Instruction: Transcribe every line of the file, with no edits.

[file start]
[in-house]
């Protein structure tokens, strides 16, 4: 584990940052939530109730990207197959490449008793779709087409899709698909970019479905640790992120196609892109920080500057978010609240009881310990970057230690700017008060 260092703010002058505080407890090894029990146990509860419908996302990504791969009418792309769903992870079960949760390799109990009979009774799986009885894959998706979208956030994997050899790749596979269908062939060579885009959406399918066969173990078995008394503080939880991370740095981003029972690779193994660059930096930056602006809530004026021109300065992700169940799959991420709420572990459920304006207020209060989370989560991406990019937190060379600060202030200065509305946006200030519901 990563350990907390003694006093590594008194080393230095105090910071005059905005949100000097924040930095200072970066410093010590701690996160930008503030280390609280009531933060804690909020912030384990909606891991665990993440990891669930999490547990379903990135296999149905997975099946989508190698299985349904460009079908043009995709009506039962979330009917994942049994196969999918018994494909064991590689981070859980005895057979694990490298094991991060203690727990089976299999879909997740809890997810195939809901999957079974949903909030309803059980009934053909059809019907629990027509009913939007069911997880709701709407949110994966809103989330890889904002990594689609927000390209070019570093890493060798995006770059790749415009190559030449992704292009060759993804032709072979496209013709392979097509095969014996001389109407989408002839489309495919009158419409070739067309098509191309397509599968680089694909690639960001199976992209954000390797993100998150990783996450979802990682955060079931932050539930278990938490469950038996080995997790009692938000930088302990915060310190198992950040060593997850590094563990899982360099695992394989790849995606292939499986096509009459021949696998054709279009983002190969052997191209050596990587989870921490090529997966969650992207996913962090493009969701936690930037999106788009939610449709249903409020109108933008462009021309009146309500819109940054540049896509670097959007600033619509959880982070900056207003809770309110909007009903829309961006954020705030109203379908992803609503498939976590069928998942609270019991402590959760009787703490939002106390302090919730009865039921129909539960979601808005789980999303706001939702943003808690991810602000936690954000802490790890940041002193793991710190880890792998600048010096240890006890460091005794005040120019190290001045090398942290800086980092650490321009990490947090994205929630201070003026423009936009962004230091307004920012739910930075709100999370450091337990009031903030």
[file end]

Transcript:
[in-house]
């Protein structure tokens, strides 16, 4: 584990940052939530109730990207197959490449008793779709087409899709698909970019479905640790992120196609892109920080500057978010609240009881310990970057230690700017008060 260092703010002058505080407890090894029990146990509860419908996302990504791969009418792309769903992870079960949760390799109990009979009774799986009885894959998706979208956030994997050899790749596979269908062939060579885009959406399918066969173990078995008394503080939880991370740095981003029972690779193994660059930096930056602006809530004026021109300065992700169940799959991420709420572990459920304006207020209060989370989560991406990019937190060379600060202030200065509305946006200030519901 990563350990907390003694006093590594008194080393230095105090910071005059905005949100000097924040930095200072970066410093010590701690996160930008503030280390609280009531933060804690909020912030384990909606891991665990993440990891669930999490547990379903990135296999149905997975099946989508190698299985349904460009079908043009995709009506039962979330009917994942049994196969999918018994494909064991590689981070859980005895057979694990490298094991991060203690727990089976299999879909997740809890997810195939809901999957079974949903909030309803059980009934053909059809019907629990027509009913939007069911997880709701709407949110994966809103989330890889904002990594689609927000390209070019570093890493060798995006770059790749415009190559030449992704292009060759993804032709072979496209013709392979097509095969014996001389109407989408002839489309495919009158419409070739067309098509191309397509599968680089694909690639960001199976992209954000390797993100998150990783996450979802990682955060079931932050539930278990938490469950038996080995997790009692938000930088302990915060310190198992950040060593997850590094563990899982360099695992394989790849995606292939499986096509009459021949696998054709279009983002190969052997191209050596990587989870921490090529997966969650992207996913962090493009969701936690930037999106788009939610449709249903409020109108933008462009021309009146309500819109940054540049896509670097959007600033619509959880982070900056207003809770309110909007009903829309961006954020705030109203379908992803609503498939976590069928998942609270019991402590959760009787703490939002106390302090919730009865039921129909539960979601808005789980999303706001939702943003808690991810602000936690954000802490790890940041002193793991710190880890792998600048010096240890006890460091005794005040120019190290001045090398942290800086980092650490321009990490947090994205929630201070003026423009936009962004230091307004920012739910930075709100999370450091337990009031903030």